Letters to the editor August 21 2018

UNITY: Labor MPs Ed Husic and Anne Aly embrace as the House of Representatives condemns Senator Fraser Anning's first speech. Picture: Alex Ellinghausen
UNITY: Labor MPs Ed Husic and Anne Aly embrace as the House of Representatives condemns Senator Fraser Anning's first speech. Picture: Alex Ellinghausen

LAST week we learned about the "final solution" and just how far racists are prepared to go in their insatiable drive to create a divisive, violent Australia. These lessons were not from neo-Nazis or white supremacists, but the Australian Senate. Shame on those senators who stayed to hear Fraser Anning’s poisonous outburst and shame to those who remained silent about this pernicious push to see how far the agenda of racism and division could be peddled in Parliament.

The senators from various parties who walked out or expressed their views about the outburst disguised as an "opening speech" should be congratulated. They are true Australians who stand up for fairness and diversity. Every Australian should be judged on their contribution to this country, not on their colour or religion. All major political parties are united in this resolve. We don't want the old White Australia policy, we want to continue to be recognised as the most successful multicultural nation in the world and reap the rewards that the whole nation happily shares.

John Butler, Windella Downs

THEY’LL LOOK BACK IN ANGER

BOB Brown’s evaluation that the NEG would have “negligible” effect in reducing global warming and is a “negligent” policy, is I believe, spot on (‘Negative outcome starts with NEG’, SMH 18/8).

Mr Brown’s evaluation begs the question: if the effects of global warming are so horrific, and so indisputable (and they are), then why are we doing nothing?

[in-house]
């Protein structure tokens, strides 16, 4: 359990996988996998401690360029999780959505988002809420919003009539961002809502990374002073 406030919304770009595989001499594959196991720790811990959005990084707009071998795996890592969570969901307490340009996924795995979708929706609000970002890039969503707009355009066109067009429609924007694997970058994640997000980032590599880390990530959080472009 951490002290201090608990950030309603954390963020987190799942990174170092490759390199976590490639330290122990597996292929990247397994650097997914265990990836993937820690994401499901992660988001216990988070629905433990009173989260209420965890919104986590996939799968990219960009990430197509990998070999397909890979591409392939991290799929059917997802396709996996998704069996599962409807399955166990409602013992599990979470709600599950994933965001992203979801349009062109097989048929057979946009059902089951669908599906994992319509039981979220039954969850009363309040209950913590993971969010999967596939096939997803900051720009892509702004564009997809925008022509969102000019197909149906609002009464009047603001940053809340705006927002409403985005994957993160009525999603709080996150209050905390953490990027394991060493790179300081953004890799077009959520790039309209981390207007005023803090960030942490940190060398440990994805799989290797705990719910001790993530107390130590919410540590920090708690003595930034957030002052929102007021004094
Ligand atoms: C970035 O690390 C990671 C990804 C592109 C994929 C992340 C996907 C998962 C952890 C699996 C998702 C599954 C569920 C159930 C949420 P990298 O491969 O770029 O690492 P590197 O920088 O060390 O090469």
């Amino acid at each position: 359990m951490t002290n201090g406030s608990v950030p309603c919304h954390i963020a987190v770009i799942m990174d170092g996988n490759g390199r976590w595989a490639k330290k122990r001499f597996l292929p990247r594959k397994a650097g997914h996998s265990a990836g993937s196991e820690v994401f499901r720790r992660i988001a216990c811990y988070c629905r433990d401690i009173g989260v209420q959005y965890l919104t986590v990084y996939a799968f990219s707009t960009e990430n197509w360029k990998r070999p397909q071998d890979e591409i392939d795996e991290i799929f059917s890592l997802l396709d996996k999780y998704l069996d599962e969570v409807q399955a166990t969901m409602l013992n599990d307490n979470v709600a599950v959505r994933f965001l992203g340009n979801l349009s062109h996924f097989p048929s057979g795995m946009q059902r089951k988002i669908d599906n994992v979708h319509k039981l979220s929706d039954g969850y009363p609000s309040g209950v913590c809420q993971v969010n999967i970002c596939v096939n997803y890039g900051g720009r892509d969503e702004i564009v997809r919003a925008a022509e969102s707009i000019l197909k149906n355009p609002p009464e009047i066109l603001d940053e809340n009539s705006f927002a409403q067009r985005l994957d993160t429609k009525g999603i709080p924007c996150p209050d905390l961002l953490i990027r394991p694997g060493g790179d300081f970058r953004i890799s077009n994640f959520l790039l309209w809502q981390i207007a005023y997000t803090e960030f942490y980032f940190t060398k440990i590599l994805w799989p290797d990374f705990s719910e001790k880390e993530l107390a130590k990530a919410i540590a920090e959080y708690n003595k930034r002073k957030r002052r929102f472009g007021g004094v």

Unfortunately, most voters don’t care about the current, let alone the future, effects of global warming and our politicians know this. Voters are more interested in their present day cost of living, including energy. They smugly imagine that when global warming starts to really hit, they will be long dead.  

The people and living organisms who will care are the future generations of endangered humans and other species. But they don’t get to vote at our elections and they have no say in our present day climate policies. Stephen Hawking once warned that we need to colonize space and other planets to save our species from Earth’s next mass extinction event. Maybe this mass extinction event will be at our own hand, the so-called ‘anthropocene’ caused by global warming.

If we did manage to colonise hostile places off the planet, then the colonists in those places will have at last learned the lesson that we refuse to learn. They will have learned to sustain their expensive artificial ecosystems or else suffer and die.

They might also look down on an inhospitable greenhouse Earth and curse this current generation.

Geoff Black, Caves Beach

HAY, DON’T FORGET THE REST

AS THE public opens their hearts to support farmers in the drought, I wish to point out an interesting point of concern. I am a small acreage farmer who runs only 25 breed of cows who every year buys approx 200 bales of cow hay for winter feed to supplement the winter grass.